Higher Education and Technology Transfer: The Effects of Technosclerosis on Development

William E. Bertrand
November 17, 2010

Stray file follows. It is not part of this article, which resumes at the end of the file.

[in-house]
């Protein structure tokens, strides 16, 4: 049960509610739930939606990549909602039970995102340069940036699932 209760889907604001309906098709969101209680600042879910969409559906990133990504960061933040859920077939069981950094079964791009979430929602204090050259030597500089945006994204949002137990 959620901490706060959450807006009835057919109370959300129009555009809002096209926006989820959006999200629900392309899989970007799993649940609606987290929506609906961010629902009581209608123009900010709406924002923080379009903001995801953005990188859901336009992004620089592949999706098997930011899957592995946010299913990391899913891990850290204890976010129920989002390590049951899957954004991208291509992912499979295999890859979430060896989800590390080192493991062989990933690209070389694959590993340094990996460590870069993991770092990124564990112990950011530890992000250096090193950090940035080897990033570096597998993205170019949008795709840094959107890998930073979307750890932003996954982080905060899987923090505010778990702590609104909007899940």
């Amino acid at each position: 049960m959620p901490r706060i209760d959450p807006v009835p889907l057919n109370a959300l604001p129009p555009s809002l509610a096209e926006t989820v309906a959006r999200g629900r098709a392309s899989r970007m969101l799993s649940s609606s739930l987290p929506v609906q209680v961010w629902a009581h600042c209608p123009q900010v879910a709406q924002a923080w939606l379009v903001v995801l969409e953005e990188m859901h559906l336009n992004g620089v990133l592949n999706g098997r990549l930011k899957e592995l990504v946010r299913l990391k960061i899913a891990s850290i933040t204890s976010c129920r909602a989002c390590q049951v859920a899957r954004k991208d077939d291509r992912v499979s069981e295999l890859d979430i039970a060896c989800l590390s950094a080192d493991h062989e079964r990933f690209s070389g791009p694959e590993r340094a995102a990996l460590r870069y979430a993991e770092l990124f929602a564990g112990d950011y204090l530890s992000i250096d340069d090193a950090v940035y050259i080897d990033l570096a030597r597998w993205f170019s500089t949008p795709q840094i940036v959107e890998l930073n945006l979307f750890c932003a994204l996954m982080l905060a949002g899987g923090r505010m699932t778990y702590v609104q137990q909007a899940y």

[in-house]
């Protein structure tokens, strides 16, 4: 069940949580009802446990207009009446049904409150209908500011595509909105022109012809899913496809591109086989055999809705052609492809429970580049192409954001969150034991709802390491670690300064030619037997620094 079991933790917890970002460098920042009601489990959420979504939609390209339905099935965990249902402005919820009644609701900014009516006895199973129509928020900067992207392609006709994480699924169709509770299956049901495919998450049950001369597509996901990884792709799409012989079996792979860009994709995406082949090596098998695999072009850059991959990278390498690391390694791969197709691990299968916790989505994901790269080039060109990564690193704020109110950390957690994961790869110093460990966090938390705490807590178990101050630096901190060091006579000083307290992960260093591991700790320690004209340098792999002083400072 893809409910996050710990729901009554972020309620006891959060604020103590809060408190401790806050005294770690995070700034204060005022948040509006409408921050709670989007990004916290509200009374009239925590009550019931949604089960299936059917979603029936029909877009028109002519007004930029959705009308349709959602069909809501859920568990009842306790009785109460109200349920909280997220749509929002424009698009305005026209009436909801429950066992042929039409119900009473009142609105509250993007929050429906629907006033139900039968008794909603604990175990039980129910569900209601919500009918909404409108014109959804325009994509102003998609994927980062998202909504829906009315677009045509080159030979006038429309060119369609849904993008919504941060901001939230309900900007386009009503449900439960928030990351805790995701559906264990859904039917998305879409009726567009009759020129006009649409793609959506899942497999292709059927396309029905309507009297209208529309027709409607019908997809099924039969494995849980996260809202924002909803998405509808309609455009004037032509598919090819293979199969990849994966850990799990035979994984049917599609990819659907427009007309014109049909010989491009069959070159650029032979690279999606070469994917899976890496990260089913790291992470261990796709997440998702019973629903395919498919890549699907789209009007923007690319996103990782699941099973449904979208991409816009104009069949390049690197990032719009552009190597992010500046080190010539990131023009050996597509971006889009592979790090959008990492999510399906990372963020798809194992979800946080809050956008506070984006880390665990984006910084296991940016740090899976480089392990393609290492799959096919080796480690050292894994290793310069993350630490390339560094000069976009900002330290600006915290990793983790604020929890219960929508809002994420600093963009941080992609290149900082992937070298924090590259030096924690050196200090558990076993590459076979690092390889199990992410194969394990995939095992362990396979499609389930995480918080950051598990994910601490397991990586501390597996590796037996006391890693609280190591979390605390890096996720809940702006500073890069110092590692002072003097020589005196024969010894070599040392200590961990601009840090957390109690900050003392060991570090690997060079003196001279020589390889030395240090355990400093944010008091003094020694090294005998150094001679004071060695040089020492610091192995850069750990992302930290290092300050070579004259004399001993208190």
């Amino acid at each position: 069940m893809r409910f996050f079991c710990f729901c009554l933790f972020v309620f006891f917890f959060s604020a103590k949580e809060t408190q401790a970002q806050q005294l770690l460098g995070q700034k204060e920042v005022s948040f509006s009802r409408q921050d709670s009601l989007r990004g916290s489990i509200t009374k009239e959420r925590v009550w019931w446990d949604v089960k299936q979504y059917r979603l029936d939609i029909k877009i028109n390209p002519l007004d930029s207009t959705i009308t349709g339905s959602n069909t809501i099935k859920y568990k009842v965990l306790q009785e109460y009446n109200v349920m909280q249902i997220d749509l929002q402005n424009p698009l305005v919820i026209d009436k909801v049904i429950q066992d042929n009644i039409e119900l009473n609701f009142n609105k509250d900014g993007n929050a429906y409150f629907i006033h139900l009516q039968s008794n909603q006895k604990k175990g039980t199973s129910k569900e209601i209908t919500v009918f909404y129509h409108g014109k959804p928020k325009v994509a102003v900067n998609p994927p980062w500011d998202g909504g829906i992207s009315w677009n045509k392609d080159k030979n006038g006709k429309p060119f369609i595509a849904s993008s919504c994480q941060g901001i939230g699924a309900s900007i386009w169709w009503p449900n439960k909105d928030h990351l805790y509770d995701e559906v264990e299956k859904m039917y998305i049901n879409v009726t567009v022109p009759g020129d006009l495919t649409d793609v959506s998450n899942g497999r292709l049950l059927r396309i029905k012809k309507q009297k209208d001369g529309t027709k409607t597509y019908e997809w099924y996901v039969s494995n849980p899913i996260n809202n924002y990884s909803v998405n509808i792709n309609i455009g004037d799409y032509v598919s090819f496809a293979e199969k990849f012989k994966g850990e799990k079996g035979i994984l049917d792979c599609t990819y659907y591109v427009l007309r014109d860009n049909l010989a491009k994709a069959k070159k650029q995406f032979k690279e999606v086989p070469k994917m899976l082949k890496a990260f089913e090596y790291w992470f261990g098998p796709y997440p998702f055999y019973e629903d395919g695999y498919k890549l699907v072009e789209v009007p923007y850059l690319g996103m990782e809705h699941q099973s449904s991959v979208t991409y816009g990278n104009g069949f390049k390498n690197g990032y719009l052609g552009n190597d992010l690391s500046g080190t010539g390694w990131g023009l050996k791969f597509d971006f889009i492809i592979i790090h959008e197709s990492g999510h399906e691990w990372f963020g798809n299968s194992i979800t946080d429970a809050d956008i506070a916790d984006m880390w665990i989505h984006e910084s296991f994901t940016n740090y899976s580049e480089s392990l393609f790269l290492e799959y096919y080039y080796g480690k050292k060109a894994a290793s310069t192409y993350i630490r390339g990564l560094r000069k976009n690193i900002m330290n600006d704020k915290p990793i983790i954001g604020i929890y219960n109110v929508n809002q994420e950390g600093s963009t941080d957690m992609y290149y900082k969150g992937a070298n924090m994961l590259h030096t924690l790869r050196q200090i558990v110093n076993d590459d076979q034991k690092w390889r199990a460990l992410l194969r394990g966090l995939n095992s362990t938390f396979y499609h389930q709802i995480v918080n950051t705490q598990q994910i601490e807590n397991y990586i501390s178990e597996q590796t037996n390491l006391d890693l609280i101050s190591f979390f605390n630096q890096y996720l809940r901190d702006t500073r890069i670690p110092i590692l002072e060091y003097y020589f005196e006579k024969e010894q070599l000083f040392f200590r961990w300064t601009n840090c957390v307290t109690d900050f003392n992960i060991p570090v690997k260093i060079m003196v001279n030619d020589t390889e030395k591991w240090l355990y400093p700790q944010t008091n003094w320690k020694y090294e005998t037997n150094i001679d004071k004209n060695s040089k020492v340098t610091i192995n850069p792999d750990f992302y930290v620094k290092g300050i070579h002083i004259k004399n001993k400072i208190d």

The merging of information technologies through digital transformation has strengthened the potential impacts of technology and education on social and economic development. Today’s rapid pace of change and the globalized impacts of those changes reinforce the need to develop a global culture of continuous learning and new models of higher education that will provide a continuous resource for knowledge updating and professional development. I argue that the modern university has fallen behind the pace of technological change and has become increasingly irrelevant to the reality of life in an interconnected and globalizing world. Academic ethnocentrism has evolved within the residential, discipline-oriented and tradition-defined higher education system. American universities have not kept up with the challenge of rapidly diagnosing and responding to increasingly complex and dynamic problems such as global warming, health and disaster mitigation. Current initiatives to improve U.S. development interventions fail to recognize the need to radically redesign higher education to implement the development initiatives of the future. A global technology- based educational movement reminiscent of the original concept of the land grant colleges in the United States is needed, which would tie an aggressive research agenda to critically examine the impacts of rapidly evolving technologies to a worldwide network of community-level agents of change that transmit positive results into immediate action. I outline a tentative plan of action based upon emerging evidence of better and more efficient training and educational models that are focused on broad-based sustainable development objectives. By removing the “techno-sclerotic” blinders and challenging the American academe to become more applied and more international, American universities can reassert their relevance and maintain their status as preeminent institutions of social change and innovation in the realm of global higher education.